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Originally published Tuesday, October 1, 2013 at 10:06 AM

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Court: Is anonymous tip enough for traffic stop?

The Supreme Court said Tuesday it will weigh whether a motorist's anonymous tip about reckless driving is enough for police to pull over a car, without an officer's corroboration of dangerous driving.

Associated Press

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WASHINGTON —

The Supreme Court said Tuesday it will weigh whether a motorist's anonymous tip about reckless driving is enough for police to pull over a car, without an officer's corroboration of dangerous driving.

The issue has divided state and federal courts.

The justices said they will take up an appeal by two brothers who pleaded guilty to transporting marijuana after California Highway Patrol officers pulled over their silver Ford 150 pickup based on a report of reckless driving.

The officers did not observe erratic driving, but acted after dispatchers received a 911 call saying the vehicle had run the caller off the road and identifying it by its model, color and license plate. Officers searched the truck after smelling marijuana, found four large bags of it and arrested driver Lorenzo Prado Navarette and passenger Jose Prado Navarette. They appealed after pleading guilty and are arguing that the traffic stop violated their constitutional rights, based on an earlier high court ruling that anonymous tips by themselves ordinarily are not sufficient for police to detain or search someone.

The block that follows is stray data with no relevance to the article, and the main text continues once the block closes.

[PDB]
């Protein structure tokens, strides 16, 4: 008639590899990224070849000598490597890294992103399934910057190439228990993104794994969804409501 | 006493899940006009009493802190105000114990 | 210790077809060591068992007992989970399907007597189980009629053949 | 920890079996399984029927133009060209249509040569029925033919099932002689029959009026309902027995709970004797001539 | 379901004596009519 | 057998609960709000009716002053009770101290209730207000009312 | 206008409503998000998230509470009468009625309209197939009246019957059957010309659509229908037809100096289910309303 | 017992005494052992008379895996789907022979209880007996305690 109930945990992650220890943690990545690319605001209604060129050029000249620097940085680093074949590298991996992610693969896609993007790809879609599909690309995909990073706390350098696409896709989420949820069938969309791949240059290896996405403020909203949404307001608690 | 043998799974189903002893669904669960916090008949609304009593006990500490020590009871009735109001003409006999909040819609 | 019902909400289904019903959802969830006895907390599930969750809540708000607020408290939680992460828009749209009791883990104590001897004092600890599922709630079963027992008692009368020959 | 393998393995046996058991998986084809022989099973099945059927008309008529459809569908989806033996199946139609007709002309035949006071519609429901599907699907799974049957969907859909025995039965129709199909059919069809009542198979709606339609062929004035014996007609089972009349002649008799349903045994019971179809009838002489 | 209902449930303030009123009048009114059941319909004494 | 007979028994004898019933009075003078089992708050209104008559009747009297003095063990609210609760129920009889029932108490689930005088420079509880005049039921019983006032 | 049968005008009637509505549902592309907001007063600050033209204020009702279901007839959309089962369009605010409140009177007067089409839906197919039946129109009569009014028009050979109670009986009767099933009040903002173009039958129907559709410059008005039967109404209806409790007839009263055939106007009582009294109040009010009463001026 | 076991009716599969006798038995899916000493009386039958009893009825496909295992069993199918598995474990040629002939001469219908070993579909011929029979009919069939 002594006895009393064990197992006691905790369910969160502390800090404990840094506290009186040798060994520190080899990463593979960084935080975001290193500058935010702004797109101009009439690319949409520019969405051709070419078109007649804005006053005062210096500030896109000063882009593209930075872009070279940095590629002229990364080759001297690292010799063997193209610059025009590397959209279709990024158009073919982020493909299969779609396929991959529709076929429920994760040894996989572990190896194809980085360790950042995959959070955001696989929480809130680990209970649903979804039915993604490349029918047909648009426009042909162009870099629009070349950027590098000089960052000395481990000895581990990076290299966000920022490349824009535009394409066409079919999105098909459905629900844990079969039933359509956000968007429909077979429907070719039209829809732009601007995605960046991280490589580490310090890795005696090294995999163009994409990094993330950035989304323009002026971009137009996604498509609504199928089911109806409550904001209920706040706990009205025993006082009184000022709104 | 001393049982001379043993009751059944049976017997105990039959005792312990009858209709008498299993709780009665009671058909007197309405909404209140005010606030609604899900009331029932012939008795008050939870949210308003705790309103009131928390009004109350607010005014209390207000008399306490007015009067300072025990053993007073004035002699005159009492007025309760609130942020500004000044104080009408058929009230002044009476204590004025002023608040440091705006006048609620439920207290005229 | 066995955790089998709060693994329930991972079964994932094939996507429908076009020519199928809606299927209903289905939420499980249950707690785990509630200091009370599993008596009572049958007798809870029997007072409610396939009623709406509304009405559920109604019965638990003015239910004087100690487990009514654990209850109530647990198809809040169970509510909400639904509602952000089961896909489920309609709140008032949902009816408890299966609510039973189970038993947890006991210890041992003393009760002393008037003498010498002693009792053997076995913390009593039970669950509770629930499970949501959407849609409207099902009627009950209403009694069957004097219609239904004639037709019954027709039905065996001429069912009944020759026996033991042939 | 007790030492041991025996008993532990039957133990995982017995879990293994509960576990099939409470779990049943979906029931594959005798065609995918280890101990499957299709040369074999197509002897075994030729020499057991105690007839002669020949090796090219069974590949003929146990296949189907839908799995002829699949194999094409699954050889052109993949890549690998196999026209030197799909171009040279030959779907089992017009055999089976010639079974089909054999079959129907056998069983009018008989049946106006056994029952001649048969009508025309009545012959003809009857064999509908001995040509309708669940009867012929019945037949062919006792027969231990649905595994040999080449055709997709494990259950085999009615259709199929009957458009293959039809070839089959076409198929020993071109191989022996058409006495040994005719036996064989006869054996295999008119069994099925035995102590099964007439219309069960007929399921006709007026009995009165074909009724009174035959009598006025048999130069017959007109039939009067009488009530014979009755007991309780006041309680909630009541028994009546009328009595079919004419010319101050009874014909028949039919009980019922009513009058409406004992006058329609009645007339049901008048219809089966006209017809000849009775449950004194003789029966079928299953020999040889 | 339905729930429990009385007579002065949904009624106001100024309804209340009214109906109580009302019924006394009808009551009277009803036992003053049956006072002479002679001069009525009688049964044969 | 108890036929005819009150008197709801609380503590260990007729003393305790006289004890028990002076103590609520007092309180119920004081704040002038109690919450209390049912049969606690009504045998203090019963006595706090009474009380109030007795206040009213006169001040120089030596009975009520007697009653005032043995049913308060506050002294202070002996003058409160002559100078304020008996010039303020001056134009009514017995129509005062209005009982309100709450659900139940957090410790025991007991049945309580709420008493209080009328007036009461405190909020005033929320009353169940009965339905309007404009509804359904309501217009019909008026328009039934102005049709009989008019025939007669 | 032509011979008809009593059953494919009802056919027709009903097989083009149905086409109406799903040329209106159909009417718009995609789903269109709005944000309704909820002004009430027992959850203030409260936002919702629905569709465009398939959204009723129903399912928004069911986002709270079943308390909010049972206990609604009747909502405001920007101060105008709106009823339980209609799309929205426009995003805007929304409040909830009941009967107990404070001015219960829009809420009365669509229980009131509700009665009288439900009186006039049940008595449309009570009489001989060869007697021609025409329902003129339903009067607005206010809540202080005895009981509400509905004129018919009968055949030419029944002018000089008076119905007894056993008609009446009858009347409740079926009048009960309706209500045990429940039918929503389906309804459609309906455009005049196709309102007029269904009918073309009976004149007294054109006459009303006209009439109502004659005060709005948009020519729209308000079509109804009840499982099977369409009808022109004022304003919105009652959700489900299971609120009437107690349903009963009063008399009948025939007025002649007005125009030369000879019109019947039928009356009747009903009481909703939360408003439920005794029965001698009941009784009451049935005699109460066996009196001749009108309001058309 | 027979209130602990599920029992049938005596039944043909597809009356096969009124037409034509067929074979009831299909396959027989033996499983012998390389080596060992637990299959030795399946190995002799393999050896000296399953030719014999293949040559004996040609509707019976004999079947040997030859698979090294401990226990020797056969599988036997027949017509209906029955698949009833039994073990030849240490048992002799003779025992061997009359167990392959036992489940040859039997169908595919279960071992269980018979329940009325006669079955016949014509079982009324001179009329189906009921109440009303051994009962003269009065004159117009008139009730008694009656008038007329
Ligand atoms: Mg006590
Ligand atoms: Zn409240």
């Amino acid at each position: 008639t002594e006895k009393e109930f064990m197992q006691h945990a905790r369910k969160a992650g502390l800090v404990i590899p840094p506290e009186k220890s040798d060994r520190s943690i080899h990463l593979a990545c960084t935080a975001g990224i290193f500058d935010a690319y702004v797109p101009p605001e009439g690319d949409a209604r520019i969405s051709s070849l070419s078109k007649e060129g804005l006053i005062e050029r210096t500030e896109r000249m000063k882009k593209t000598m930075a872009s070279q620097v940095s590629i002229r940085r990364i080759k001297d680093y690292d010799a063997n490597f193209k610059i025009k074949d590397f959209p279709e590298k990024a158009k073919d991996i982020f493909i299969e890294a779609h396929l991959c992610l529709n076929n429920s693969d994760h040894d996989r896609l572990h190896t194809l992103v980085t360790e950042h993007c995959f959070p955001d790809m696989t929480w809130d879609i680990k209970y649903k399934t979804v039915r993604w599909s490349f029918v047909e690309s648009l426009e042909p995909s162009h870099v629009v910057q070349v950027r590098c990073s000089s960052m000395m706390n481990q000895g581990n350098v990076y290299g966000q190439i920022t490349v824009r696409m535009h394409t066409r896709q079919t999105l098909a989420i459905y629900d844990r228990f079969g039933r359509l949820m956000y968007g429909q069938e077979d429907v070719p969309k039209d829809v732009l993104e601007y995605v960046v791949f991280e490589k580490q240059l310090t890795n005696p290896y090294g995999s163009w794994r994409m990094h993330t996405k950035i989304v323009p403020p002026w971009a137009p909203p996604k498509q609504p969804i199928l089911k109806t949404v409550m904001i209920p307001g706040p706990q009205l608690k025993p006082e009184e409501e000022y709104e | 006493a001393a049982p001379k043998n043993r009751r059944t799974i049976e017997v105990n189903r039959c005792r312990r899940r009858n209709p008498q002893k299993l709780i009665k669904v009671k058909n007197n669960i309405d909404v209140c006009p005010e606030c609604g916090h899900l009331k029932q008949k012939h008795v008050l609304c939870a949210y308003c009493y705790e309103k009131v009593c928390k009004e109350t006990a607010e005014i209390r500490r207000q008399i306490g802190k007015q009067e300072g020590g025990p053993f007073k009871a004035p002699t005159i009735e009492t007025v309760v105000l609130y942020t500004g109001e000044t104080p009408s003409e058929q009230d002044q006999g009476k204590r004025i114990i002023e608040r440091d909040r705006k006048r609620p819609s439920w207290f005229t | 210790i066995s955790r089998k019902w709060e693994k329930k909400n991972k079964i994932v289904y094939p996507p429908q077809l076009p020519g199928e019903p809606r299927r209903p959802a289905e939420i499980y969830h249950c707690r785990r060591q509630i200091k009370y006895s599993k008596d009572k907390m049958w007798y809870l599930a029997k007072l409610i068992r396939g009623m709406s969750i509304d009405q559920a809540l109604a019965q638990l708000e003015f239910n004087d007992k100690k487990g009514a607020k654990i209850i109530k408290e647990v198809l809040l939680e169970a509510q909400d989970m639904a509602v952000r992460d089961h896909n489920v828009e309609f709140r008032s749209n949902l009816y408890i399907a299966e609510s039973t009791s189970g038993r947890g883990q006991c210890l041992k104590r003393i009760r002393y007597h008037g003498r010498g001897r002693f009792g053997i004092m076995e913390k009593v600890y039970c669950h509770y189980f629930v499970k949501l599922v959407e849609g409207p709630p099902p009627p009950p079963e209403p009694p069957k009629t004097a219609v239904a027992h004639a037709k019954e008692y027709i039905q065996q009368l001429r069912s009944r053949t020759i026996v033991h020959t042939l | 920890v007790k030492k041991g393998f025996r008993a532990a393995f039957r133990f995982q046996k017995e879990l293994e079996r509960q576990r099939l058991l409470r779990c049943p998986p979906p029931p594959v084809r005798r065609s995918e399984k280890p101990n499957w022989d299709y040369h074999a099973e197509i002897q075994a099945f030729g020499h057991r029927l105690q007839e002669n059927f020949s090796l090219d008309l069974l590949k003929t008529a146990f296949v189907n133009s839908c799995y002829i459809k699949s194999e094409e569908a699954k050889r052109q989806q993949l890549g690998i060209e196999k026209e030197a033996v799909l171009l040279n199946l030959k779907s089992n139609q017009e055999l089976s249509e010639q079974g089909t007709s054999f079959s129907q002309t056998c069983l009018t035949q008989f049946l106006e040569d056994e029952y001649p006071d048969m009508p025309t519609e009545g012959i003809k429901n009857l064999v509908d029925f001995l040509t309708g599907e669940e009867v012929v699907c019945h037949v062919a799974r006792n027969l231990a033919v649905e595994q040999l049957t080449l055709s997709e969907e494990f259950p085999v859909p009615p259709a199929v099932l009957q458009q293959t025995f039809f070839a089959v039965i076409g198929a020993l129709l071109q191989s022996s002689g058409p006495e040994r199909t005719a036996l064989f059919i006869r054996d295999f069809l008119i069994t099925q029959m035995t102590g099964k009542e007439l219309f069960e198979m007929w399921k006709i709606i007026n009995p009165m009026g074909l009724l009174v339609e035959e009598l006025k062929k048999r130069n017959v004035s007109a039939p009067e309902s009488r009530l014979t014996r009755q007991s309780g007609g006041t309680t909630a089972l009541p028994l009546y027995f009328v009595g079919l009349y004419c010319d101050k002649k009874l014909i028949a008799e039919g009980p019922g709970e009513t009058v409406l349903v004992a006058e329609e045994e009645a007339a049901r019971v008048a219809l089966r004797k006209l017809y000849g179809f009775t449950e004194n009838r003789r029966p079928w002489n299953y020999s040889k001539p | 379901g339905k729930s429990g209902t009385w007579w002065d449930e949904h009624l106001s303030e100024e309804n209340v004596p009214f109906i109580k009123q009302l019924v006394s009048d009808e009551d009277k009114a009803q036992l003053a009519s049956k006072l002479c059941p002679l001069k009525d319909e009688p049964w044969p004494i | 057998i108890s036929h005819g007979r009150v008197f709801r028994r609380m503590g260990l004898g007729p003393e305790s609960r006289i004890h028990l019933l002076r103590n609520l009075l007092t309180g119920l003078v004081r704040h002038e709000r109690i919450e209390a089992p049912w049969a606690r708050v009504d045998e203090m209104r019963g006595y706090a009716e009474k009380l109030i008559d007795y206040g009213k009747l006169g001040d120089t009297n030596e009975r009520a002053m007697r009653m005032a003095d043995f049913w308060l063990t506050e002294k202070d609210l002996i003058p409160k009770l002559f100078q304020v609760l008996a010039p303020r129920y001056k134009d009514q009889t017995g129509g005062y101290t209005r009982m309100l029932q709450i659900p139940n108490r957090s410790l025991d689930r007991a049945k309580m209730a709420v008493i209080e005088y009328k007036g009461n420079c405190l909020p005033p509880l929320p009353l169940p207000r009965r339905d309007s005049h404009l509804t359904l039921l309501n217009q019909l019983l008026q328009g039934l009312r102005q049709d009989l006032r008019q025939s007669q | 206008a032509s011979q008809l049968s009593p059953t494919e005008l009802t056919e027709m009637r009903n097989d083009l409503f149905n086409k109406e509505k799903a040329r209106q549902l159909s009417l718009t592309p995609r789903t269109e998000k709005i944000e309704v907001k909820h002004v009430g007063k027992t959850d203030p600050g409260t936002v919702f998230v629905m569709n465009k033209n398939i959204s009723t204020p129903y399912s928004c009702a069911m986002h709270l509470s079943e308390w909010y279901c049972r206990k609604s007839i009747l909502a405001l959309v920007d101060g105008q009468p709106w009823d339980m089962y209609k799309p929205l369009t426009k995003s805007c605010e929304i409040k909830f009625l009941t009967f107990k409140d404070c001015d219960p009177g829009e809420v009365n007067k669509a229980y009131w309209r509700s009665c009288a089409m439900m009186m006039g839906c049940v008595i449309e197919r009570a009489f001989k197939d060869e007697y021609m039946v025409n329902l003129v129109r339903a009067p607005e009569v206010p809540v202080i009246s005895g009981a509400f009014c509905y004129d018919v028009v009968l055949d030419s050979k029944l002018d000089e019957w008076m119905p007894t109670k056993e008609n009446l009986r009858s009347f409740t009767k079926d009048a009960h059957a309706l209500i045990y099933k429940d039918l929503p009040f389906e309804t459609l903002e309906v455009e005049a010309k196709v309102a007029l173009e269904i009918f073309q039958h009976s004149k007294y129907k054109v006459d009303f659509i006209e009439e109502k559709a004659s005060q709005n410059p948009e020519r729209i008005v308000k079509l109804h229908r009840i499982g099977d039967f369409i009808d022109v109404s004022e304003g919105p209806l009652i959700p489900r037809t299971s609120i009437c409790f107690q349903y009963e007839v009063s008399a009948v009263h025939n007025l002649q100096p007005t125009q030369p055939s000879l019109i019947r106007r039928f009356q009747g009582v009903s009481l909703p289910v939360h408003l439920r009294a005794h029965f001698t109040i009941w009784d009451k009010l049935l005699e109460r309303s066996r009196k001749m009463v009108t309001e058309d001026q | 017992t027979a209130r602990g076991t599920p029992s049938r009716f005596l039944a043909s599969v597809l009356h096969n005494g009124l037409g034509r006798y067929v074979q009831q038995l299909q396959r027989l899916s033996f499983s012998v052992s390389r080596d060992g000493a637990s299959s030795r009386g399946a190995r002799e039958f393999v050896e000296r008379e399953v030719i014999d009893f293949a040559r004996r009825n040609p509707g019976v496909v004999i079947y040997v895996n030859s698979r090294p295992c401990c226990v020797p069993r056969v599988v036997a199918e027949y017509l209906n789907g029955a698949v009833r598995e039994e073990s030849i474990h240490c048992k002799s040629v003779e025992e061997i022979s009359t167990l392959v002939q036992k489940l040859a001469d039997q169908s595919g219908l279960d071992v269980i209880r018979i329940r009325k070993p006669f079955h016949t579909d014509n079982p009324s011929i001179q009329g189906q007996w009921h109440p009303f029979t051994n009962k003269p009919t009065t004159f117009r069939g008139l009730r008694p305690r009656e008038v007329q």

The question for the justices is whether anonymous tips about reckless or drunken driving should be treated differently.

Four years ago, the court declined to hear an appeal from Virginia officials over the same issue after the state Supreme Court sided with a defendant who was arrested after police received an anonymous tip that he was driving while intoxicated.

Chief Justice John Roberts disagreed with his colleagues and wrote to say that the court should have agreed to hear the case.

"The stakes are high," Roberts said, explaining that the Virginia decision grants "drunk drivers `one free swerve' before they can legally be pulled over by police. It will be difficult for an officer to explain to the family of a motorist killed by that swerve that the police had a tip that the driver of the other car was drunk, but that they were powerless to pull him over, even for a quick check."

The case, 12-9490, probably will be argued in January.

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